One comment in the blog post stuck out as an attempt to acknowledge that the team knew that not everything was where it needed to be, but it comes across as simply asking players to temper their expectations. “Accessibility is an ongoing pursuit, not a finite goal,” the post from Crystal Dynamics said. “Marvel’s Avengers is an incredibly ambitious game for Crystal Dynamics, and we plan to continue addressing our accessibility ambitions and rolling out improvements well beyond launch.”
For many in the accessibility community, there is a goal. Even if it isn’t finite, there is a line that can be reached where we can easily play. Instead, we get a blog post and a loose promise. The article represents the most up-to-date news from Crystal Dynamics about the accessibility options in the game and the “work in progress,” which consists of improvements we can expect in the (hopefully?) near future. For everything that seems to be missing, we will be getting four changes — one of which, the company points out, hasn’t entered development yet. It isn’t very encouraging.
I do understand that including accessibility features isn’t always easy, and that some of these implementations were held up by reduced productivity due to the ongoing pandemic. But I’m now more skeptical about future updates, considering how little changed between the beta and launch, and considering that the studio’s attention is now focused on maintaining a “live” game.
Marvel’s Avengers guide
Also, what if the game doesn’t do well as the developers roll out more content? Will they then spend less time and money on adding accessibility features? After Naughty Dog released another recent patch for The Last of Us Part 2, adding even more specific and varied options to the game’s already impressive accessibility suite, it’s hard to think about Crystal Dynamics not following through and adding a lot more to Marvel’s Avengers.
That would be devastating, because what’s there now just doesn’t cover enough. And I imagine I’m not the only one who has no desire to do any sort of gear grind if I can’t comfortably see the game, or if I have any other major difficulties playing it.
I’ve focused a lot on visual issues with Marvel’s Avengers because that is my major disability, but it also seems to be where a lot of the developers’ focus lies at the moment. However, there are many other people to consider. A few options, like being able to hold a button down, or hit it once instead of tapping it repeatedly, are available for those with more physical ailments that might keep them from playing. And the game’s various difficulty levels may cover some players with cognitive disabilities (even if The Last of Us Part 2 has spoiled us on adjustable difficulty settings). But these features all seem like shallow waters in the grand scheme of things, when there is so much more that can be offered.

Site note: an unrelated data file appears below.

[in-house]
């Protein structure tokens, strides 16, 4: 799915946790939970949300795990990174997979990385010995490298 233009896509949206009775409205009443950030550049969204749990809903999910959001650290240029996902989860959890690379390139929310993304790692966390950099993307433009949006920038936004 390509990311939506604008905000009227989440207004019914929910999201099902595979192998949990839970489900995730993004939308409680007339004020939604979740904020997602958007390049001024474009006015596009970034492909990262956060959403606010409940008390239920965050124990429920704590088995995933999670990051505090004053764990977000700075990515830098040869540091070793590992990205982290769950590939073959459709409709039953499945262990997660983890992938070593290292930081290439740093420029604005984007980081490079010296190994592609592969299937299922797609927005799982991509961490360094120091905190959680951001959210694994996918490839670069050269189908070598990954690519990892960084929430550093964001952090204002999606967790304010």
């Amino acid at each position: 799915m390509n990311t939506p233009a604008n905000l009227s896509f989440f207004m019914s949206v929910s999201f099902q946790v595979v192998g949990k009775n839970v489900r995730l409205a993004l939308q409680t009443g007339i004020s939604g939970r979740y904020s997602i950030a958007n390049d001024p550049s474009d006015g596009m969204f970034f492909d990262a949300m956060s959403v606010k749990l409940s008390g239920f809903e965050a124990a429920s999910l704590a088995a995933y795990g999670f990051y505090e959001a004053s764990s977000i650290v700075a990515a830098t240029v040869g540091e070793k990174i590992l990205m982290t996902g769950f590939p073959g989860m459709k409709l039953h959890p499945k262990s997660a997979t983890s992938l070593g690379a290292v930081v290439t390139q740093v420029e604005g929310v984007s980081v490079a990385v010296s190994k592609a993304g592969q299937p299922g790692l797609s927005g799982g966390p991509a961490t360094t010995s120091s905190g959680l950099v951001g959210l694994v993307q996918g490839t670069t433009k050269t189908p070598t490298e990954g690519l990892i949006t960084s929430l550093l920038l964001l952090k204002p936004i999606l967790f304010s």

Barely anything in Marvel’s Avengers is geared toward those who are deaf or hard of hearing. Knowing that these players rely so much on visual cues makes issues like the small text and tiny HUD elements even more annoying. The speech-to-text and extremely detailed closed captioning options listed above may not be much (especially since they apply only to the single-player mode), but the options that are available have received some positive remarks.
But nothing appears to be on the docket to improve accessibility for hearing-impaired players, a fact that perhaps stings a bit more now that Hawkeye has been confirmed for the game — and that there is evidence that this could be one of the versions of the archer that is hard of hearing, and wears aids to help account for that. It would be a boldly disappointing move to add a deaf hero without also adding at least a few more options to help players in the same community, who might look up to the character more.
Asked about future plans for accessibility updates, representatives for Marvel’s Avengers told me they had nothing to share beyond the existing blog post.
Marvel’s Avengers has always been pitched as a “live” game that Crystal Dynamics will expand over time, and the studio’s openness about that fact seems to have convinced the developers that they could let that philosophy extend to all corners of the project, including accessibility. I want to believe that this is less about cutting corners and more about the team running out of time, but seeing how quickly the main game came out after the beta, and how little changed in between, I’m doubtful.
Why, then, should gamers with disabilities take a risk and purchase a game with such bare-bones accessibility features? Why not just wait until Square Enix and Crystal Dynamics can spare the time to make their comic book masterpiece fun and optimized for everyone? At least then, the game might be cheaper, and perhaps skins won’t cost almost $10. It’s a shame, a sad day for those who want to be heroes, and a ghastly view of an A-Day tragedy that could happen again in the next AAA title whose makers decide that comprehensive accessibility options can wait until the money is rolling in.